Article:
In an unexpected move on Sunday President Obama and House Speaker John Boehner (R-Ohio) met behind closed doors in Washington, marking the end of a testy week in Washington D.C. over how to handle the “fiscal cliff” which still hangs in the balance only 3 weeks away.
White House spokesman Josh Earnest and Senator Boehner spokesman Brendan Buck issued similar statements about the talks.
“This afternoon, the president and Speaker Boehner met at the White House to discuss efforts to resolve the fiscal cliff. We’re not reading out details of the conversation, but the lines of communication remain open.”
President Obama and Speaker Boehner have not held talks since mid-2011 during the debt ceiling debacle, when both parties unsuccessfully sought a compromise over taxes and spending.
President Barack Obama will travel to Detroit, Michigan on Monday to talk about the economy and middle-class families as he seeks to gain more support for his budget proposals that extend tax cuts on the middle class.
Christine Lagarde, the managing director of the IMF, recently spoke to CNN’s Candy Crowley on “State of the Union” and said that “If the U.S. economy was to suffer the downside risk of not reaching a comprehensive deal, then growth would be zero,” she told CNN.
“It would be much better to actually have a more comprehensive approach and to deal with all the issues” Lagarde said.
If no fiscal cliff compromise is reached on Capitol Hill before January 1st, $600 billion in automatic tax increases and spending cuts will occur throughout the U.S.
The “fiscal cliff” could be as large as 4% of GDP if all the tax increases and spending reductions are allowed to take effect in January.
Besides weighing the prosepect of millions of Americans facing higher tax rates unless the Bush Tax Cuts are extended before January 1st, retailers are also left questioning the full impact of not extending the payroll tax cut, a tax that is taken out of U.S. workers paychecks to fund social security.
Over the past 2 years, 160 million American workers have paid a lower payroll tax rate of 4.2%.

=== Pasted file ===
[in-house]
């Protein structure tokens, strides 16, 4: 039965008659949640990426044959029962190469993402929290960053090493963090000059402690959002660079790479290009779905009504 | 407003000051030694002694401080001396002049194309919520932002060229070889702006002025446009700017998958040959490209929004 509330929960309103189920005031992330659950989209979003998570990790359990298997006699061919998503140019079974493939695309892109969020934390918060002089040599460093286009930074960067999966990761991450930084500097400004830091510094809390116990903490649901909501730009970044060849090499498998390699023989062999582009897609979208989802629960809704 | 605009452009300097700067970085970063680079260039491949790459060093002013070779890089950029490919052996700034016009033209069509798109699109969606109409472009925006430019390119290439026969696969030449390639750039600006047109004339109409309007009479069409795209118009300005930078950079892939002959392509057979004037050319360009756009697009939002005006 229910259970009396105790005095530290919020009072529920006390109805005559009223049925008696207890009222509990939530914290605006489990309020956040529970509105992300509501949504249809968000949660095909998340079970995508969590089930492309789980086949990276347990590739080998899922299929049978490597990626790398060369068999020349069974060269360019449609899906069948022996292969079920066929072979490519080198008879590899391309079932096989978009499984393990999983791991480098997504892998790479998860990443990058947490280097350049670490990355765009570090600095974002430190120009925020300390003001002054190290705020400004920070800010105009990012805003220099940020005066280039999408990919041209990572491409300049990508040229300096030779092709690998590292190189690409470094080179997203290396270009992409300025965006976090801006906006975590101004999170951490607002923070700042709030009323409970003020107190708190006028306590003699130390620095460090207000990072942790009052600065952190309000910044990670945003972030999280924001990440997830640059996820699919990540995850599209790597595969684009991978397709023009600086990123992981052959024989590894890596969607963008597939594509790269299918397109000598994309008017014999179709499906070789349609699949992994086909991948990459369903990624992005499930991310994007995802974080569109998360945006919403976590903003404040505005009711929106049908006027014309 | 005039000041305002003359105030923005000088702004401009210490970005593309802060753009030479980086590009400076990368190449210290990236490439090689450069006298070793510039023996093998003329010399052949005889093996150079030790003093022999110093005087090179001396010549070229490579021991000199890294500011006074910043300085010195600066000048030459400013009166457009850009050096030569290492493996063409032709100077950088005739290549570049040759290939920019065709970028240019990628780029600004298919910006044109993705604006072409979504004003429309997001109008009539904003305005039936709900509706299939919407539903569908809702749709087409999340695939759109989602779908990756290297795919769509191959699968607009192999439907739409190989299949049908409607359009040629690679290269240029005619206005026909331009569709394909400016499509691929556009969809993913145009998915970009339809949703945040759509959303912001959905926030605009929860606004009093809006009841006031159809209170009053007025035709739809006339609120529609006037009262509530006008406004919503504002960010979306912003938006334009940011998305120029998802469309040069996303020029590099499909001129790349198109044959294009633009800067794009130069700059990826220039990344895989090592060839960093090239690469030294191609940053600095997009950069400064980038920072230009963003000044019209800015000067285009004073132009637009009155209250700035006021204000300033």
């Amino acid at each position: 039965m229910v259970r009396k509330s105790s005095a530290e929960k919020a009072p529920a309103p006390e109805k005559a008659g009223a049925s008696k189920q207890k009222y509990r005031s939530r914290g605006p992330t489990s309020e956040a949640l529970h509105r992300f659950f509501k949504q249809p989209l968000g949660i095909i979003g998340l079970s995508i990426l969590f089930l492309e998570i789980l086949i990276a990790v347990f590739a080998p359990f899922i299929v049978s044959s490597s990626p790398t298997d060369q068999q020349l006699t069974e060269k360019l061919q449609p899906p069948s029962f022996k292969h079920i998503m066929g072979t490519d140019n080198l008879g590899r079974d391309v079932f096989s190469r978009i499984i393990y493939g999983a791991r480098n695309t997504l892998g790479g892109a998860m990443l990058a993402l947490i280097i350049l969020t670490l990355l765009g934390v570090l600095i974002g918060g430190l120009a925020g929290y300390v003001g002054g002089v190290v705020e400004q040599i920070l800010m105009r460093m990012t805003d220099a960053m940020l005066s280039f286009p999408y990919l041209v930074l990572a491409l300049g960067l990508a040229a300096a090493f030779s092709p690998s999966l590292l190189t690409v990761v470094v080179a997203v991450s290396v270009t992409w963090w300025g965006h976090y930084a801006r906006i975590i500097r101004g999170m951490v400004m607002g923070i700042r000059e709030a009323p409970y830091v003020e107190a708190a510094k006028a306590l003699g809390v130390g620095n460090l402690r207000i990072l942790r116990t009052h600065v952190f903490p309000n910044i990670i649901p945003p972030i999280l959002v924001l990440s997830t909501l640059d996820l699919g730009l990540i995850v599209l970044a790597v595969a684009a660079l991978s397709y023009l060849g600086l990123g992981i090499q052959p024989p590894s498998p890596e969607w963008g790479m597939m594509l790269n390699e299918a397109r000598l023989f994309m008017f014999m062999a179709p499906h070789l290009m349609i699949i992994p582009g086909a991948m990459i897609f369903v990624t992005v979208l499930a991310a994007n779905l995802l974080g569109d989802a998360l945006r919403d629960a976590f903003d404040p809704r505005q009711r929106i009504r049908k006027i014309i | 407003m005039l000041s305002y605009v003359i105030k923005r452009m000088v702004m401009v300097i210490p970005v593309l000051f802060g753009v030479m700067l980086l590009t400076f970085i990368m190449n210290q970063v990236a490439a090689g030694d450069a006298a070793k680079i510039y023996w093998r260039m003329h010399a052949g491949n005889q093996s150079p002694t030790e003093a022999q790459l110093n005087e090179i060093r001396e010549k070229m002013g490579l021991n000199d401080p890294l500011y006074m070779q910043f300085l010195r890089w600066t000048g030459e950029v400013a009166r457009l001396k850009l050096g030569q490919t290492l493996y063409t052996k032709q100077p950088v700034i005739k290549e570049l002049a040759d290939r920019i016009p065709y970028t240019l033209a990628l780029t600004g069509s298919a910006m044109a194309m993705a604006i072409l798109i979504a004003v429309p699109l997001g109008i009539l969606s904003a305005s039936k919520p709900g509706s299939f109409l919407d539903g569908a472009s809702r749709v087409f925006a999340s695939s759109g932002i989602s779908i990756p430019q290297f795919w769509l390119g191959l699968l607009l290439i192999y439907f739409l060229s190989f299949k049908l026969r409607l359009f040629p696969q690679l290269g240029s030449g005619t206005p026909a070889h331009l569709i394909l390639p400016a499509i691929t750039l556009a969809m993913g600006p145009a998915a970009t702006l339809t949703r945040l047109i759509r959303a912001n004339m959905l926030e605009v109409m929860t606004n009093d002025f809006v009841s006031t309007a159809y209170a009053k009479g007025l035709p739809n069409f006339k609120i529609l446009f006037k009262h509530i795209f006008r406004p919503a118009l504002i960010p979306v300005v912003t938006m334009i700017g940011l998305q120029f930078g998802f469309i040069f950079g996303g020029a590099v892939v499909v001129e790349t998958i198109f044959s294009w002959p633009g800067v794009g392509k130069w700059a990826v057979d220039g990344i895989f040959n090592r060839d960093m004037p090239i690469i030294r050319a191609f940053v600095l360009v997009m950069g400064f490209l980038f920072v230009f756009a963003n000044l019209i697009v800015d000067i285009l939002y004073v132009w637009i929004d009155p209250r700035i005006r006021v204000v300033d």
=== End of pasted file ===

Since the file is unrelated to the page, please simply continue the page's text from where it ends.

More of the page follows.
If the payroll tax cut is not extended, the payroll tax rate will increase to 6.2% on the first $113,7000 beginning on January 1st.
The expiration of the payroll tax cut will increase the taxes for millions of middle-class families.
The average American family received $1,000 in additional income from the lower payroll tax cut which is set to expire at the end of the month unless it is extended during the budget compromise talks.
On Tuesday the Fed begins a two-day meeting, with a monetary policy announcement and Fed Chairman Ben Bernanke making a press conference on Wednesday.
The Fed is reaching the end of its monetary quantitative stimulus program, commonly referred to as “Operation Twist”, a $667 billion financial rotation (“twist”) in which the Federal Reserve sells short-term Treasuries in exchange for buying longer-term Treasuries to accomplish the goal of lowering long term borrowing costs and stimulate the U.S. economy.
Operation Twist amounts to a rotation of $45 billion a month in short-term Treasuries for long-term debt.
The Fed has engaged in three rounds of quantitative easing since 2008.
Greece is close to reaching its target of nearly $ 30 billion in a buyback of sovereign debt (bonds) that will allow the country to receive financial aid from its international creditors, the “Troika”, consisting of the International Monetary Fund (IMF), European Commission, the European Central Bank (ECB).
The buyback was part of an earlier deal approved by euro area finance ministers on Nov. 27th to reduce Greece’s outstanding debt to 124 percent of gross domestic product by 2020.
Italian PM Mario Monti, a technocrat and economist, charged with the giant role of reforming Italy’s economy and lowering Italian debt through an unpopular combination of increasing taxes and austerity measures, has announced over the week-end that he plans to step down as prime minister.
The decision came after Silvio Berlusconi’s center right People of Freedom (PDL) party withdrew parliamentary support last week for Monti’s technocrat government. Berlusconi served three times as Prime Minister of Italy from 1994 to 1995, 2001 to 2006 and 2008 to 2011.
Monti’s sudden announcement may eventually clear the way for him to participate as a candidate in an election due early next year.
Monti is expected to step down as soon as the budget is passed in Parliament before the end of December. His popularity is high with investors across the globe, and his reform measures have helped to lower Italy’s borrowing costs (bond yields) to safer levels (currently 4.78% which is down from 7.48% in late 2011).
Silvio Berlusconi confirmed that he will seek office again but he may be forced to participate in an election much earlier than he expected and at a time when his party is divided and unpopular across Italy.
Italy’s 10 yr. bond has already risen today 0.254 basis points to 4.78% (when this post was written).